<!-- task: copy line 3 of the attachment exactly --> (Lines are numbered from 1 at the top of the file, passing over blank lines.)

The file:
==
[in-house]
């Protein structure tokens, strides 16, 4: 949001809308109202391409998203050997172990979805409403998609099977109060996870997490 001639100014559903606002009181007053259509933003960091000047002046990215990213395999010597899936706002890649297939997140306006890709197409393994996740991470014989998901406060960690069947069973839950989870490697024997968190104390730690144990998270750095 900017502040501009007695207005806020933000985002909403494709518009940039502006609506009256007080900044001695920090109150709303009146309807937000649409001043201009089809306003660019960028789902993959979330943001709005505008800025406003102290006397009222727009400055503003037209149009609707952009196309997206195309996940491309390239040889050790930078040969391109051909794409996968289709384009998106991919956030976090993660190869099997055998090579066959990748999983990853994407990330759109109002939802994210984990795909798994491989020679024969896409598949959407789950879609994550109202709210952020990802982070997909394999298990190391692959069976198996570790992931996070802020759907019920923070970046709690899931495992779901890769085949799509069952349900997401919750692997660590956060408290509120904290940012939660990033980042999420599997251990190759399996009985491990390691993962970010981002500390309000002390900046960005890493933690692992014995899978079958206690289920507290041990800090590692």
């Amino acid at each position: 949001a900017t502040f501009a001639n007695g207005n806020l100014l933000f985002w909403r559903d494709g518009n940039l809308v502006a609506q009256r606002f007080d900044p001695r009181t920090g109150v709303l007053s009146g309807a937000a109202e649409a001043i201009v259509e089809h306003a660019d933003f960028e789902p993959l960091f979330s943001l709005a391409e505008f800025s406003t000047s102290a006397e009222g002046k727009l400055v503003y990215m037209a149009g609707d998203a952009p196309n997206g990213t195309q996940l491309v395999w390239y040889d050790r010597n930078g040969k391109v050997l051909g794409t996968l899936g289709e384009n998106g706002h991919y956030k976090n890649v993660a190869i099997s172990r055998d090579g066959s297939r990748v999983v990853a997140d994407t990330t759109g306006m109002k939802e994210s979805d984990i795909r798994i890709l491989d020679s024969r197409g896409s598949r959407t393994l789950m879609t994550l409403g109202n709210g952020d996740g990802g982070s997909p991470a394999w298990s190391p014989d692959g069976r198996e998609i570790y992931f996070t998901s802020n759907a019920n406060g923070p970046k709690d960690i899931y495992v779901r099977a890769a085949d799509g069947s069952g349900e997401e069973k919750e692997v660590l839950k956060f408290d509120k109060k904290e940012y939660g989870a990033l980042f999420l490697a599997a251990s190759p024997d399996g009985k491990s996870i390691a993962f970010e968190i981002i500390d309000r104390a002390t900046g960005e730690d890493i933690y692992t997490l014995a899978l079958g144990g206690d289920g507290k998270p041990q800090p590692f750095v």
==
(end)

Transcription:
């Amino acid at each position: 949001a900017t502040f501009a001639n007695g207005n806020l100014l933000f985002w909403r559903d494709g518009n940039l809308v502006a609506q009256r606002f007080d900044p001695r009181t920090g109150v709303l007053s009146g309807a937000a109202e649409a001043i201009v259509e089809h306003a660019d933003f960028e789902p993959l960091f979330s943001l709005a391409e505008f800025s406003t000047s102290a006397e009222g002046k727009l400055v503003y990215m037209a149009g609707d998203a952009p196309n997206g990213t195309q996940l491309v395999w390239y040889d050790r010597n930078g040969k391109v050997l051909g794409t996968l899936g289709e384009n998106g706002h991919y956030k976090n890649v993660a190869i099997s172990r055998d090579g066959s297939r990748v999983v990853a997140d994407t990330t759109g306006m109002k939802e994210s979805d984990i795909r798994i890709l491989d020679s024969r197409g896409s598949r959407t393994l789950m879609t994550l409403g109202n709210g952020d996740g990802g982070s997909p991470a394999w298990s190391p014989d692959g069976r198996e998609i570790y992931f996070t998901s802020n759907a019920n406060g923070p970046k709690d960690i899931y495992v779901r099977a890769a085949d799509g069947s069952g349900e997401e069973k919750e692997v660590l839950k956060f408290d509120k109060k904290e940012y939660g989870a990033l980042f999420l490697a599997a251990s190759p024997d399996g009985k491990s996870i390691a993962f970010e968190i981002i500390d309000r104390a002390t900046g960005e730690d890493i933690y692992t997490l014995a899978l079958g144990g206690d289920g507290k998270p041990q800090p590692f750095v």